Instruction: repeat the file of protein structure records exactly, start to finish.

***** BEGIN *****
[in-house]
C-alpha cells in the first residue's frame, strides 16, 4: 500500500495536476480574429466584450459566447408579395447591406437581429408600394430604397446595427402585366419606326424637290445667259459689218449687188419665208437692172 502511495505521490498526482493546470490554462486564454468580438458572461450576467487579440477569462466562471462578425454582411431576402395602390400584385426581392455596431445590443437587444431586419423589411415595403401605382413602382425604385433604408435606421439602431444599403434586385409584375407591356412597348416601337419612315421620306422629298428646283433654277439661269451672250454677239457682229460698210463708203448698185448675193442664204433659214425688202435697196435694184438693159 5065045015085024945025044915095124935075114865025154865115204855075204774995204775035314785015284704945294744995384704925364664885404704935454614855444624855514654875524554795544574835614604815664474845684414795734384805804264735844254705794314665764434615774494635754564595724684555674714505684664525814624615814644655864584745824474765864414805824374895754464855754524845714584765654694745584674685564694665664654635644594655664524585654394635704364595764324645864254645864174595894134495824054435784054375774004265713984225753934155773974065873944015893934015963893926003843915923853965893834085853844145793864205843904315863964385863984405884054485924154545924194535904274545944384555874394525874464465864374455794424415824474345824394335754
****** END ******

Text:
[in-house]
C-alpha cells in the first residue's frame, strides 16, 4: 500500500495536476480574429466584450459566447408579395447591406437581429408600394430604397446595427402585366419606326424637290445667259459689218449687188419665208437692172 502511495505521490498526482493546470490554462486564454468580438458572461450576467487579440477569462466562471462578425454582411431576402395602390400584385426581392455596431445590443437587444431586419423589411415595403401605382413602382425604385433604408435606421439602431444599403434586385409584375407591356412597348416601337419612315421620306422629298428646283433654277439661269451672250454677239457682229460698210463708203448698185448675193442664204433659214425688202435697196435694184438693159 5065045015085024945025044915095124935075114865025154865115204855075204774995204775035314785015284704945294744995384704925364664885404704935454614855444624855514654875524554795544574835614604815664474845684414795734384805804264735844254705794314665764434615774494635754564595724684555674714505684664525814624615814644655864584745824474765864414805824374895754464855754524845714584765654694745584674685564694665664654635644594655664524585654394635704364595764324645864254645864174595894134495824054435784054375774004265713984225753934155773974065873944015893934015963893926003843915923853965893834085853844145793864205843904315863964385863984405884054485924154545924194535904274545944384555874394525874464465864374455794424415824474345824394335754